Sunday, May 15, 2005

Paul Celan - Death Fugue

Black milk of daybreak we drink it at nightfall
we drink it at midday and morning we drink it at night
drink it and drink it
we shovel a grave in the air there you won't lie too cramped
A man in the house he plays with the serpents he writes
he writes when it grows dark to Deutschland your golden hair
he writes it and walks from the house the stars glitter he whistles his dogs up
he whistles his Jews out and orders a grave to be dug in the ground
he orders us strike up and play for the dance.

TODESFUGE von Paul Celan

Schwarze Milch der Frühe wir trinken sie abends
wir trinken sie mittags und morgens wir trinken sie nachts
wir trinken und trinken
wir schaufeln ein Grab in den Lüften da liegt man nicht eng
Ein Mann wohnt im Haus der spielt mit den Schlangen der schreibt
der schreibt wenn es dunkelt nach Deutschland dein goldenes Haar
er schreibt es und tritt vor das Haus und es blitzen die Sterne er pfeift seine Rüden herbei
er pfeift seine Juden hervor läßt schaufeln ein Grab in der Erde
er befiehlt uns spielt nun zum Tanz.

That's the first stanza. This poem speaks volumes. To Primo Levi, the German language itself was ugly because he associated it with torture, orders, Auschwitz. It was the language of THEM. After the war, Celan, writing in his grief, reclaims the language. It is not only the language of a barked order or bureaucracy.

German is an awesome language. The following is one of my favourite poems, not only for its imagery but because it is a pleasure to speak it:
Herbst (Autumn)- by Rainer Maria Rilke.
Die Blätter fallen, fallen wie von weit,
als welkten in den Himmeln ferne Gärten;
sie fallen mit verneinender Gebärde.
Und in den Nächten fällt die schwere Erde
aus allen Sternen in die Einsamkeit.
Wir alle fallen. Diese Hand da fällt.
Und sieh dir andre an: es ist in allen.
Und doch ist Einer, welcher dieses Fallen
unendlich sanft in seinen Händen hält.'s a good English trans of the last 2 stanzas (don't know who to credit for it)...
We are all falling. This hand's falling too.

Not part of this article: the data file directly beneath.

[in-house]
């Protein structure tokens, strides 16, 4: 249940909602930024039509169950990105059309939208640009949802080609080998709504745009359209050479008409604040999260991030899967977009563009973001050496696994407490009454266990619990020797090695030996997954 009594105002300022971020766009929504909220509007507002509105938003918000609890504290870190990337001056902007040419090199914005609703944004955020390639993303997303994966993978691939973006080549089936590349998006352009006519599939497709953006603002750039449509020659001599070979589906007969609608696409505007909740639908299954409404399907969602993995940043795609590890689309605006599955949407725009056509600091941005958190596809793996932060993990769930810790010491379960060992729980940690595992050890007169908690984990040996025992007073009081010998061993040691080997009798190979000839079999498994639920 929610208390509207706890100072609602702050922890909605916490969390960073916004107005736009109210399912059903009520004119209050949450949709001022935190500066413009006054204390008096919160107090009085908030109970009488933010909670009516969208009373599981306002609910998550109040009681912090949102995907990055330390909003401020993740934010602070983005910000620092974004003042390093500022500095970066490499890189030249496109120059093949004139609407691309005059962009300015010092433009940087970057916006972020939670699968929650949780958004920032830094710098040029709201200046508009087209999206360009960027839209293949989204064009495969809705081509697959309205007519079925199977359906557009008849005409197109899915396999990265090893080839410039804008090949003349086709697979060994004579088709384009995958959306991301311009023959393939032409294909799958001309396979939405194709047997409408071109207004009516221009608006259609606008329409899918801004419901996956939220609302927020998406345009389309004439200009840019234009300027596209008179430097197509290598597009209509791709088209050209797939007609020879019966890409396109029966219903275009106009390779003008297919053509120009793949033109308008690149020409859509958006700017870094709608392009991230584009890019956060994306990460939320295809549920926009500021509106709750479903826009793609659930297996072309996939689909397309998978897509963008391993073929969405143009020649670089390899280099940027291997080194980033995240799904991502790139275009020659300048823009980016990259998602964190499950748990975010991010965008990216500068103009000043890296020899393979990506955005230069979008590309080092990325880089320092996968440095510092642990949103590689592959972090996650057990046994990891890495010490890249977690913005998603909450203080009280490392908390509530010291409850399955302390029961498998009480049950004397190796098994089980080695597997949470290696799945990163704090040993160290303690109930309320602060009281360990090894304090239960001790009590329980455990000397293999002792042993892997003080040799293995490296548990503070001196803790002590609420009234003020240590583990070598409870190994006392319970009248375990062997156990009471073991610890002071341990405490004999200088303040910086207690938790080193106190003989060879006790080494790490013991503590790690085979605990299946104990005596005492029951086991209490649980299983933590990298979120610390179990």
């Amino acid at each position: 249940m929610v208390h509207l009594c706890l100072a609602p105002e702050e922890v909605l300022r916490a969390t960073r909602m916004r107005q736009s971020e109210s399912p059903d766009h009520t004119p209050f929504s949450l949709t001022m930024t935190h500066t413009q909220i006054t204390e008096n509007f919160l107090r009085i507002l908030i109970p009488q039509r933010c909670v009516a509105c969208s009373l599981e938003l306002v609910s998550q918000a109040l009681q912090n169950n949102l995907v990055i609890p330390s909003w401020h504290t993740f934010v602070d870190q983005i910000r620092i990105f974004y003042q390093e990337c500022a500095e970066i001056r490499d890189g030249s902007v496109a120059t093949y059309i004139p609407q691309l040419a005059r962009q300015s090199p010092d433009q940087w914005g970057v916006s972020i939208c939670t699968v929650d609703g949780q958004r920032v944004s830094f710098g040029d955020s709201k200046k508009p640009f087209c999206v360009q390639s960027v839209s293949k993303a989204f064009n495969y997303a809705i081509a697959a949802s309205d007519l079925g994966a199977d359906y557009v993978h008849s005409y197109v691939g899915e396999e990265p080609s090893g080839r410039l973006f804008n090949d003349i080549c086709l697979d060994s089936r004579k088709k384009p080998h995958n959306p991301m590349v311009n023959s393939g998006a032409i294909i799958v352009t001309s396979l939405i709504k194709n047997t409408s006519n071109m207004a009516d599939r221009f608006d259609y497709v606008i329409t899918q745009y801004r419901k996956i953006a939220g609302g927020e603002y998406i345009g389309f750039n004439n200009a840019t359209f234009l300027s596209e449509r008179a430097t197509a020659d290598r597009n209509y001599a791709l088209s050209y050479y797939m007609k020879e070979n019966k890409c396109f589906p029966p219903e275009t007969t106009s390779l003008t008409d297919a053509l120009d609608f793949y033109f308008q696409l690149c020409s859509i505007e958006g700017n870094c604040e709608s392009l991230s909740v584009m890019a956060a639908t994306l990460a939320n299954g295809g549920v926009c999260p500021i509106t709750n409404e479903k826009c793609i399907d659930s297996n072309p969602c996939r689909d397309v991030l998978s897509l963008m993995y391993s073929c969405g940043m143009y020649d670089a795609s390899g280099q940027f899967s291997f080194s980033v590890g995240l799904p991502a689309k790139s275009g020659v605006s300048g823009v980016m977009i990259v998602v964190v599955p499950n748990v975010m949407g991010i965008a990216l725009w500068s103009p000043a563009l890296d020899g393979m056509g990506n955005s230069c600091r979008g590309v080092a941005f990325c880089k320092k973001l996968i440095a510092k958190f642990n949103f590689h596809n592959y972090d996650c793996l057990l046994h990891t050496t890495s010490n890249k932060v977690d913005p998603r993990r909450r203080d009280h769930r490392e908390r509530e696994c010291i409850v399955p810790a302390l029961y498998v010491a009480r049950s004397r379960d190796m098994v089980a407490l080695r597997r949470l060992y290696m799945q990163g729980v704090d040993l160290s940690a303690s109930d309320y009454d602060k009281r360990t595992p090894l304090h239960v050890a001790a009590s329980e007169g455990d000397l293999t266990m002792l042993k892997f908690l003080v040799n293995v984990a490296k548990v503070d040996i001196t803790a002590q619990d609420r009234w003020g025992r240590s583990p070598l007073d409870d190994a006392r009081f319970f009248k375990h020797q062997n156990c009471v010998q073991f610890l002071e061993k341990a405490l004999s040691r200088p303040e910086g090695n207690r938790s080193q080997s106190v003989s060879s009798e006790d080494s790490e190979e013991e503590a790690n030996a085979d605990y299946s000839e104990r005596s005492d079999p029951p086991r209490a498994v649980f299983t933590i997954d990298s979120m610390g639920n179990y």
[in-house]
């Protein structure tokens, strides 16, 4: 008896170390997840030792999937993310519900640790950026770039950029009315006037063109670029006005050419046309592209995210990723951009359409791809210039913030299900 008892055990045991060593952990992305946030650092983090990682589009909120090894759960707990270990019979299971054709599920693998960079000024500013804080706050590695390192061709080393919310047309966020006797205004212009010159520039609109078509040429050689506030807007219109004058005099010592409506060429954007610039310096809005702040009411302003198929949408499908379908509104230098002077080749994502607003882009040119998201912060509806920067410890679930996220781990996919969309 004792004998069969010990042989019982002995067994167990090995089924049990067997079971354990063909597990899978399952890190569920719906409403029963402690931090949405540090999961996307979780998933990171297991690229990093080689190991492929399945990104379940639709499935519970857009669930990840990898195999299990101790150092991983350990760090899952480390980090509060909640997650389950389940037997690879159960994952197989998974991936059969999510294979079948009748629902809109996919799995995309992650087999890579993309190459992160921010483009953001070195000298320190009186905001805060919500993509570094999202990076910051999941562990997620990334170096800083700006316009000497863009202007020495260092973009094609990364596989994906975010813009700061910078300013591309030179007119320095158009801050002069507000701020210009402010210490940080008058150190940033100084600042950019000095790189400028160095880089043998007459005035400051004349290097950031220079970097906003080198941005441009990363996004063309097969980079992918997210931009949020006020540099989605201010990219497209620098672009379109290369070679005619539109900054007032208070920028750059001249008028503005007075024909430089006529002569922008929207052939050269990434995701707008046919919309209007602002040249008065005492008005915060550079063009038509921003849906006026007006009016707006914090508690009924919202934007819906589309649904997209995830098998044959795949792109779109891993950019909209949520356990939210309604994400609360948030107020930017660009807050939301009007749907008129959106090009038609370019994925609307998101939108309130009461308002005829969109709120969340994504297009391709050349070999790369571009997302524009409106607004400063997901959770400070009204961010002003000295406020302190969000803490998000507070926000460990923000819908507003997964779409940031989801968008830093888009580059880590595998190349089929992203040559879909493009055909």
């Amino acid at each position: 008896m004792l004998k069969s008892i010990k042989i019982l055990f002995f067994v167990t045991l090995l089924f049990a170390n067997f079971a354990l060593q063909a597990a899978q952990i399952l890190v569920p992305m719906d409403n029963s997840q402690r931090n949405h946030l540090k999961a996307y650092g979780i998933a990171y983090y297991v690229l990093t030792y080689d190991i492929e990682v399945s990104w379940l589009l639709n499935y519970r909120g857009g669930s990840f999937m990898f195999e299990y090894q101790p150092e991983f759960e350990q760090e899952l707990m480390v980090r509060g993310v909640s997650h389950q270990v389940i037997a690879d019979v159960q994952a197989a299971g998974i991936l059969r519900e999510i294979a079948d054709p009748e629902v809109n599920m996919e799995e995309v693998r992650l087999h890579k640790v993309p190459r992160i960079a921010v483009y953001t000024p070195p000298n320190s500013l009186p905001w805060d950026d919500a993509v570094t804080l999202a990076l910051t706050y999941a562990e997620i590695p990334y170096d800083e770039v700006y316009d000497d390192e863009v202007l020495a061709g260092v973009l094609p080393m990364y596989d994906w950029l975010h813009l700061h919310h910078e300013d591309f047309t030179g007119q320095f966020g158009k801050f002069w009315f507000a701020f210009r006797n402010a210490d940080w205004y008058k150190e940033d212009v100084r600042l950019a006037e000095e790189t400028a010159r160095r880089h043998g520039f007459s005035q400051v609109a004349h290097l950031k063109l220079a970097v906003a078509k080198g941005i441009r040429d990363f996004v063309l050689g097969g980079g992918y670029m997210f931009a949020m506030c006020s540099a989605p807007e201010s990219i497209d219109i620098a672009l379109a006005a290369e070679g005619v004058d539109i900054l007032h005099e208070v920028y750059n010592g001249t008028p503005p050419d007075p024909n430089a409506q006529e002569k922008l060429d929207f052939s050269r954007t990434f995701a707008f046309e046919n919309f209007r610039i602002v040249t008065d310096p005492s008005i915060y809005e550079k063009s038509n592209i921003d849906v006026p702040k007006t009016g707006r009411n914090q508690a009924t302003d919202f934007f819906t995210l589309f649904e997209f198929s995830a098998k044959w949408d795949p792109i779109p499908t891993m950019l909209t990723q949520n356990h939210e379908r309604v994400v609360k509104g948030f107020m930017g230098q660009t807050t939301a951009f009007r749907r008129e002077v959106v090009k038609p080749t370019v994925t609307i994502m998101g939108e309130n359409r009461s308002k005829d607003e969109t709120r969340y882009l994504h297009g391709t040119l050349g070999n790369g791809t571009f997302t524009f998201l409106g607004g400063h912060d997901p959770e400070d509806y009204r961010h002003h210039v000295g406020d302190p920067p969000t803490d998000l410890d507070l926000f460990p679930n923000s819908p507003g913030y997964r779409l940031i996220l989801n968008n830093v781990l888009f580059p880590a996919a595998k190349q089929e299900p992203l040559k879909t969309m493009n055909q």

All have this falling sickness none withstands.
And still there's always One whose gentle hands
This universal falling can't fall through.

I wonder if Primo Levi ever heard Rainer Maria Rilke's poetry?

I am a little bit obsessed with the Holocaust, because (although it was certainly a unique phenomenon in terms of the way it happened) it could happen again. Not in the same way (and certainly not in Germany...?) but in a place like Australia for instance. Here we have a similar praise for bullies, similar absurd meaningless political language, dramatic changes in the form of nationalism being used by the state over the last decade, and several small groups (ethnic and linguistic) which the media thrives on demonising. We have strong links to the US and UK(which can be to some extent attributed to the language we share, and the media and our history) and the current government is supporting their view of the world unhesitantly. I feel like I'm living in a colonial, antipodean outpost of some larger unstated empire. I'm not an America-basher.

So the question is, if Hitler got going by making life fun for all the German kiddies doing role plays in youth groups, telling them they were the future and encouraging toughness, how far off is our own culture? I'm not saying that's exactly where we are right now, but I do think our culture is compatible with the kind of thinking that got the NAZI party into power.

I don't hope anyone reads this and thinks I'm trying to say that all anyone needs to do to heal their wounds is read poetry. (Or maybe I am. There could be just a little bit of truth in that. For me at least.) But then, didn't I also read that Celan took suicide? So there goes that theory. I suppose once you've lost your family through war, feel like no one really gets it and they aren't listening, all you see is the world keeping on turning, and you lose your faith in humanity, then a little bit of comfort from some sublime poetry isn't going to be sufficient to keep you from killing yourself.


Blogger Geir Lyngstad said...

I was googling for the English translation of Rilke, which I once read in Greene's The Heart of the Matter, and ended up here.

Interesting soul, this is. May the Light be with you.

11:27 am  
Blogger Justine said...

Takk så mykje, Geir.

6:24 am  

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